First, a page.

1 Introduction

1.1 About Cinelerra

For years, some people have wanted a way to edit their audio and video in one place as fluidly as writing text. Cinelerra tries to be a single location for all your audio and video editing needs. All the recording, editing, and playback are handled here. It can be used as an audio player. It can be used to record audio or video.
It can even be used as a photo retoucher.

There are two types of moviegoers: producers who create new content and revisit it for further refinement, and consumers who want to acquire the content and watch it. Cinelerra is not intended for consumers. Cinelerra has many features for uncompressed content, high resolution processing, and compositing. Producers need these features in order to retouch many generations of footage, which makes Cinelerra very complex. Consumers should consider other tools such as Avidemux, Kino or Kdenlive.

Quote from Miro’s Wiki:
"The key difference between Cinelerra and many of the commercial editors is that Cinelerra hides much less from the user, exposing much of the inner workings to direct interaction. This can be harder to use, but does make it tremendously powerful, and for some operations blistering fast."

1.2 The two versions of Cinelerra

There are two branches of Cinelerra. One can be found at http://www.heroinewarrior.com and the other at http://cinelerra-cv.wikidot.com . This documentation is focused on Cinelerra-CV (Community Version).

The official Cinelerra source code is developed "upstream" by Heroine Virtual, Ltd (HV). HV shares its code base with a community version of Cinelerra (Cinelerra-CV), but does not actively participate with the community of developers responsible for Cinelerra-CV. HV likes to work on its own copy of Cinelerra, releasing code on a periodic basis every 6 months or so.

Cinelerra-CV was founded by developers who wanted to extend the functionality and fix bugs inherent in the HV code base. They decided to develop Cinelerra in a community fashion and not create a separate fork of the original HV code. So, the Cinelerra CV code is very similar to the official release. CV coders apply bug fixes (http://cinelerra-cv.wikidot.com), enhancements to the GIT and compliance fixes. Programmers occasionally send patches upstream. In this way, Cinelerra CV has a number of features that the official version does not.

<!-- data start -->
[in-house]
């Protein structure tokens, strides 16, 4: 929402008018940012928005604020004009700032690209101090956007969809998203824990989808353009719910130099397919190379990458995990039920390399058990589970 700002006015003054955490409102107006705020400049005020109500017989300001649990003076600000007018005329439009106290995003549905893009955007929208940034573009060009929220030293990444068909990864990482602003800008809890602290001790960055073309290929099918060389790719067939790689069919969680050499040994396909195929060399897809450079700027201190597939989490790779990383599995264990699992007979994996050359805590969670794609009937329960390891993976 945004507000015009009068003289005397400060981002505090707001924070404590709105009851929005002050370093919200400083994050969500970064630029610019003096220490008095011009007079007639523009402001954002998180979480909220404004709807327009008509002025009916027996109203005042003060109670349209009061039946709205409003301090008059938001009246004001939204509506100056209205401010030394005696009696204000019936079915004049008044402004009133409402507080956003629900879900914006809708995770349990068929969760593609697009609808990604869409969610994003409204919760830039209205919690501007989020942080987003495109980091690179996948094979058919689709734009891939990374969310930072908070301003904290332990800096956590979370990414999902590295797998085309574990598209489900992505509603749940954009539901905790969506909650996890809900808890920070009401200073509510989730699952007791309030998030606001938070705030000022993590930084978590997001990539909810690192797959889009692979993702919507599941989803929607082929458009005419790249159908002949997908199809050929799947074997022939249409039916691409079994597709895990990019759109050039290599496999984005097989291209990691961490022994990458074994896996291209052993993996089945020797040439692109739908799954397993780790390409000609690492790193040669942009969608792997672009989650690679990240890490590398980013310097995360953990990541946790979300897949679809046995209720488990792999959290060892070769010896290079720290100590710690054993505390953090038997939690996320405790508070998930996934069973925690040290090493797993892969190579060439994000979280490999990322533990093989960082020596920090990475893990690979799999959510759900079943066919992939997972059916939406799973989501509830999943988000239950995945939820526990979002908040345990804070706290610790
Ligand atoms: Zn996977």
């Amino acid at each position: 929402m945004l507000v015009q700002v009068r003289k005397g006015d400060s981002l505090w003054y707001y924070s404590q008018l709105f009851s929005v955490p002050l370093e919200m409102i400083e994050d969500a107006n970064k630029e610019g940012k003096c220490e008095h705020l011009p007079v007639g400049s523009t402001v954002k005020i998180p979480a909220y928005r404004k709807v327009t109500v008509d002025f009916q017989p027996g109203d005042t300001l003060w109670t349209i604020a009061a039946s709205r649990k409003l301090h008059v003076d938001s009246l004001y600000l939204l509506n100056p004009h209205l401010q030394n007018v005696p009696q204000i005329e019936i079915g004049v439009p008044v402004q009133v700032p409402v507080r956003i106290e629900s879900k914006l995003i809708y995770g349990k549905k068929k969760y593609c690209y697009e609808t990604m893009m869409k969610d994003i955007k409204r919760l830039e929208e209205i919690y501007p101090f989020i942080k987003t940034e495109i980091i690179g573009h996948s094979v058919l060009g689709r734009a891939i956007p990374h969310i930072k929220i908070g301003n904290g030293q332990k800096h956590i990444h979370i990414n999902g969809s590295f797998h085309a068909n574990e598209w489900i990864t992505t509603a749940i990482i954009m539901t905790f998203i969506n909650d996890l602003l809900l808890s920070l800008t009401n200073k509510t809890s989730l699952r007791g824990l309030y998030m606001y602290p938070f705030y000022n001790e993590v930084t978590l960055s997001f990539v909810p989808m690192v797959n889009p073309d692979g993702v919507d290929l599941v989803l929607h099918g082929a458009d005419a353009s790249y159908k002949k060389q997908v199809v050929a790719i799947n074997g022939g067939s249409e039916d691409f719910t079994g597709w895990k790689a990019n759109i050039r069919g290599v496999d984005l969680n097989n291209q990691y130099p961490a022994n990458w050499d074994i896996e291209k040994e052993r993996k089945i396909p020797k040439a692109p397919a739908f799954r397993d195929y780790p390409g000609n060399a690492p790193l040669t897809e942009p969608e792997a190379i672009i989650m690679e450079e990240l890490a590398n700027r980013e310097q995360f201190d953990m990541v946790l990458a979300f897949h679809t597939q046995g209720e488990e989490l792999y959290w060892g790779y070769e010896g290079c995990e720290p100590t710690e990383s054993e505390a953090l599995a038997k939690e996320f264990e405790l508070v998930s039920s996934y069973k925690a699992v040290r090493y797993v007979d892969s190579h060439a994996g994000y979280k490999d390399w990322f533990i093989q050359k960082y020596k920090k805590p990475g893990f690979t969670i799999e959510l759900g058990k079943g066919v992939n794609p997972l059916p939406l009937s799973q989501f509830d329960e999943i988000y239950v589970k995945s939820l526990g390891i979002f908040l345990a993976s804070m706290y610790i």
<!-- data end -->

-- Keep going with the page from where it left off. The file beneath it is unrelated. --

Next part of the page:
Unlike other programs, the HV release can not be described as "stable". After HV’s Cinelerra is released, there are often bugs or unusable new features. When there is a new release, a CV member (j6t) merges HV’s code with Cinelerra CV code, taking the enhancements from HV and reformatting the CV code (white spaces, function naming, directory naming) to be more similar to HV’s with slight changes to implementations. After the merge, the latest Cinelerra CV release is a little unstable as users find bugs. Time permitting, the CV programmers will address as many of these bugs as possible. In this way, Cinelerra CV can be seen as the community’s attempt to stabilize HV’s release.

As mentioned, the community adds new enhancements to the HV source. Members will comment on each other’s implementations in order to create a more fully functional and stable product. Occasionally, HV will give feedback on implementations that the members of the CV submit to it. However, not all of the enhancements that the community create make it upstream; for example, YUV pipe rendering.

Given the above discussion, obtaining the GIT just before a merge will generally be more stable than a post-merge CV version. Be aware that existing project description files, or Edit Decision Lists (discussed below), may not be compatible with the newly merged CV version. With any version of Cinelerra, the task of finding bugs is relatively easy. However, clearly and concisely documenting these bugs for the community that fixes them is a task that we ask of all users of the software. The community is very responsive. Please help them by creating well-formed bug reports. You may join our mailing list at http://cinelerra-cv.wikidot.com/main:contact